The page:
Start with the one with no water added.
I want you to think about the concentration of flavour, the depth. Try and remember what you’re tasting. Focus on the front, middle and back of your tongue.
Have a rest for 5-10 seconds.
Now taste the second glass, the 50:50 wine/water one. Take your time, again thinking about the concentration of flavour, the depth.
Notice just how watery it is by comparison. The flavours are weak and diluted, lacking concentration and depth.
Boom! You have Concentration covered. The straight wine whatever it is should appear to be pretty normal. The water mix wine not so good, weak, watery, lacking flavour.
When you’re looking at concentration remember this! You can always repeat this little experiment to remind you of the difference.
Over time, as you taste more and more wine you’ll calibrate your taste buds to work out what good levels of concentration are.
Why is Depth / Concentration so important?
In the end if the wine doesn’t have enough concentration it’s kind of like having decaf or eating carob instead of chocolate, it’s just a pale representation of the real thing!
Length / Persistence
Now repeat the exercise starting with the straight wine. This time focus on how long the flavours last / persist after you’ve swallowed the wine. Do they disappear straight away, last for a little while or last forever.
Have a rest for 30secs.
Taste the watered down wine again focusing on the flavours after you’ve swallowed the wine. Notice how much faster they disappear.
Why is Length / Persistence so important?
It’s all really about yumminess. If it tastes good you want the flavours to last for longer so you can enjoy them!
If they just disappear straight away you are not getting great bang for your buck. You just keep having to guzzle a wine to get satisfaction.
So today, we’ve demonstrated the benefit of tasting in context and with contrast. If you want to get the most out of tasting wine taste with Context and Contrast. Yeah, it requires opening more that one bottle at a time, but, hey it’s an excuse to invite friends around. Don’t forget our tips on saving wine from the drain!
We’ve learnt the basics of how to taste a wine and we’ve explored the 1st of 5 things you need to know to work out if a wine is yummy: Depth / Concentration and Length / Persistence.
When you’re thinking about Depth / Concentration ask yourself:
- How intense is the flavour at the front, middle and back of my tongue?
- Is it the same along the full length of my tongue or does it seem a little watery in some parts compared to others?
- Does it have a lot of depth or seem really thin and watery?
When you’re thinking about Length / Persistence ask yourself:
- Do the flavours linger in your mouth forever after you’ve swallowed? Sign it’s probably a pretty bloody good wine?
- Do the flavours linger for a bit? It’s probably a decent wine?
- Do the flavours disappear as soon as you’ve swallowed it? It’s probably not a great wine. Look elsewhere for yumminess.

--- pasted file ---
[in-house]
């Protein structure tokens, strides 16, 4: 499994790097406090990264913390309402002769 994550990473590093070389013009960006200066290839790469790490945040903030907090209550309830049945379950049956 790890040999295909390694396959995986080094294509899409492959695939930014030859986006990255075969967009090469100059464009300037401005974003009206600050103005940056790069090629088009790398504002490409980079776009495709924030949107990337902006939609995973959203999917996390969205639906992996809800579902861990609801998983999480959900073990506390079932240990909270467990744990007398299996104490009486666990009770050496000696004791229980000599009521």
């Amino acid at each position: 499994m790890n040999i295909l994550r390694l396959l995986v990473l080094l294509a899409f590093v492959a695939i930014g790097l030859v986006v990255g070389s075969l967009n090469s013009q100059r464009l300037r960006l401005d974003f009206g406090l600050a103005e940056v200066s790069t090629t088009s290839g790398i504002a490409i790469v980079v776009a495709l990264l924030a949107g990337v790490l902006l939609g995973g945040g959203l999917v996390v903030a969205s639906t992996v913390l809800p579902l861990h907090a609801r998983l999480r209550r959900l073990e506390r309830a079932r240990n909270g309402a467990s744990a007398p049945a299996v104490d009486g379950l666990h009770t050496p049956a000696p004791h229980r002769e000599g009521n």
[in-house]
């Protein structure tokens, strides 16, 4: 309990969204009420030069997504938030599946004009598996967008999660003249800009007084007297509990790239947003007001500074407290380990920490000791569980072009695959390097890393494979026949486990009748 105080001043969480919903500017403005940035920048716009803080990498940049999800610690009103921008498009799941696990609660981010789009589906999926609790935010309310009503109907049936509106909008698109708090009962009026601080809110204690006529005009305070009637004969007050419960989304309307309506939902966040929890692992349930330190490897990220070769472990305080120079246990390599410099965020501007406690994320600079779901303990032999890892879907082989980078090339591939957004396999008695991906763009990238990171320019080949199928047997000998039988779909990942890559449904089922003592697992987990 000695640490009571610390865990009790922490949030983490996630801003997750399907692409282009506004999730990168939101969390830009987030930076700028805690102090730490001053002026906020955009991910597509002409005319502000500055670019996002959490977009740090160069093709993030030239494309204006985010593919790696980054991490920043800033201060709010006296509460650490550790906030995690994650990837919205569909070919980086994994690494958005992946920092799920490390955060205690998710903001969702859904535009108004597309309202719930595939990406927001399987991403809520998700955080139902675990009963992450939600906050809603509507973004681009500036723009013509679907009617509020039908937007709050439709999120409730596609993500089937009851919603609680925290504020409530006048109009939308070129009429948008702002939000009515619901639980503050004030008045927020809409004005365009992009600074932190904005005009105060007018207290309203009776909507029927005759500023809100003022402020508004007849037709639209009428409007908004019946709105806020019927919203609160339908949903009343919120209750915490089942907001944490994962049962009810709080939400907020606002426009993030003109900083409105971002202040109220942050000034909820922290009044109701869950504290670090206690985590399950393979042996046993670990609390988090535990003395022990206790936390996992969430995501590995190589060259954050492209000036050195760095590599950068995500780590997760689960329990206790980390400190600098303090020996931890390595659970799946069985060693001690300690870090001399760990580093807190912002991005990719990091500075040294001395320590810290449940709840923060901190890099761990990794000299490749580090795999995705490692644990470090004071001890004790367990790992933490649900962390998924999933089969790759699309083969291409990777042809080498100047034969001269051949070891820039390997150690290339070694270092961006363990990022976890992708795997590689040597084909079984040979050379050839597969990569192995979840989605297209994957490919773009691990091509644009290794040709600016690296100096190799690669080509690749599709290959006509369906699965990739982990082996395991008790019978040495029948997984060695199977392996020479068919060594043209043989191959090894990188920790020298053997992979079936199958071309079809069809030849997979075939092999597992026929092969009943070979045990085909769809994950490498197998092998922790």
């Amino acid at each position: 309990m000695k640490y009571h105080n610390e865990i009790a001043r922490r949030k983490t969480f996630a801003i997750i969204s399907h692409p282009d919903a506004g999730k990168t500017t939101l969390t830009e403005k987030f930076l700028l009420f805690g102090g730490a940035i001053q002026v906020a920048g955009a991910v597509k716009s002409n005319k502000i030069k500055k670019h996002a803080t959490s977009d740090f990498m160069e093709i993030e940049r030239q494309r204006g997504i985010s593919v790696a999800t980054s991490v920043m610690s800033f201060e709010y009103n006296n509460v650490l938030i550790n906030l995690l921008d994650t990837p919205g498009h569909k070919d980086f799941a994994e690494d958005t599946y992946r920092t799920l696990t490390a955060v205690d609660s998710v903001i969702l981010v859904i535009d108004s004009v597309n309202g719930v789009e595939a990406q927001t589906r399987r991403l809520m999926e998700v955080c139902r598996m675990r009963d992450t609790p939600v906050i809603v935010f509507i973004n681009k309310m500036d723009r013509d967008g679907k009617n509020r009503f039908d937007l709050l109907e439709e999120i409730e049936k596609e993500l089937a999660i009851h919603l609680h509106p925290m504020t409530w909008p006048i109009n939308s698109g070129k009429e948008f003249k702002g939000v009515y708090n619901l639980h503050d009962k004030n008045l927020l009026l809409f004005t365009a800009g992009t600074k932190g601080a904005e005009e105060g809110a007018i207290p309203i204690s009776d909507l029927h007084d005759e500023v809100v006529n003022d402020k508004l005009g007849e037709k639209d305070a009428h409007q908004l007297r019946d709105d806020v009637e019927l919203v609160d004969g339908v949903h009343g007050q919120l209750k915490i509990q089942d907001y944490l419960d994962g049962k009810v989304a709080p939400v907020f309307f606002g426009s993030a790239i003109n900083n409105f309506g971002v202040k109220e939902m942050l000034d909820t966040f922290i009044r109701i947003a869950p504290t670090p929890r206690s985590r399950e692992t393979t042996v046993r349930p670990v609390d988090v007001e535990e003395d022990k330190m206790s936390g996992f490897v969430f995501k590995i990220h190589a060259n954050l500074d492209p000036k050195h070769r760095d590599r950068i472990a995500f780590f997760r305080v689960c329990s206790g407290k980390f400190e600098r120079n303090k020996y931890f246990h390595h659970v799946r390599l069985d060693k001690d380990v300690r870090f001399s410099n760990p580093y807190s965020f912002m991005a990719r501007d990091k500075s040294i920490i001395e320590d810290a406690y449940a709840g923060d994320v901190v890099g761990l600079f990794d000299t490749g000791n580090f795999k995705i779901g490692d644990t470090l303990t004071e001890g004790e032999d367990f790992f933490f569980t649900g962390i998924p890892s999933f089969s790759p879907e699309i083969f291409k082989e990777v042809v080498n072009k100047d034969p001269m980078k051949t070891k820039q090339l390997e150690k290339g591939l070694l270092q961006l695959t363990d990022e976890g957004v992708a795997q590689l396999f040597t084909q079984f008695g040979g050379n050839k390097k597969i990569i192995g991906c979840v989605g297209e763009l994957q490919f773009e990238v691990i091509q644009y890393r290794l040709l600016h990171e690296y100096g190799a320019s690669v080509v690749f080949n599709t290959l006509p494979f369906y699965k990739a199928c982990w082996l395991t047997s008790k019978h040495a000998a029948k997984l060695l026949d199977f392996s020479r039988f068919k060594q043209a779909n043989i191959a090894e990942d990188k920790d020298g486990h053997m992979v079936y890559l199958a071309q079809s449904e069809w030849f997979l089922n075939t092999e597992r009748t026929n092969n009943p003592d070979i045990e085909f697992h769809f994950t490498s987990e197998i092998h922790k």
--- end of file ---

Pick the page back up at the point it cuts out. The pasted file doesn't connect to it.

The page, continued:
In the next Wine Bite:
Next session we’ll be looking at Balance and Complexity.
Things you’ll need:
For the next session make sure you have:
- A bottle of white wine on hand. Preferably a dry wine, meaning it is not sweet and doesn’t have any sugar in it. You’ll beed 300ml per person.
- Some plain old white sugar.
- A pack of citric or tartaric acid – you can get it in the baking aisle of most supermarkets.
- A bit of vodka – doesn’t have to be good. You’ll only need about 10mls per person.
If more than one person is playing make sure you have at least 300mls of each wine per person.
Make sure you have at least 2 wine glasses each, 4 would be better.
A little preparation for a future session:
You have a little preparation to do for a session later in the series. We demonstrate the steps towards the end of the video above.
- Grab a bottle of wine. Make it something young, no more than a couple of years old. If it’s a white get a dry (no sugar in it) wine. FYI – You will be sacrificing about 100mls of it for a good cause!
- Grab two small glass container or bottle (a tonic or dry ginger bottle would work) make sure they’ll hold at least 200ml.
- Make sure they’re clean, dry and don’t smell!
- Open your wine taste it (because you should)
- Fill one of your glass containers full to the brim, make sure there is as little air in it as possible even if you have to spill some to make it happen!
- Fill the other one about a third to half full and shake it for 10 seconds.
- Now go put them somewhere safe and forget about them until we’re reading to use them.
- Enjoy whatever is left of your bottle of wine.
- If you want to go all out do it with both a white and a red.
If more than one person is playing make sure you have at least 50mls of each wine per person.
Share your thoughts
Got a question? Have some feedback? Leave a comment below, let us know what you’re hoping to get from these sessions, what you’ve been drinking that you’ve enjoyed or ask a question. We’d love to hear from you.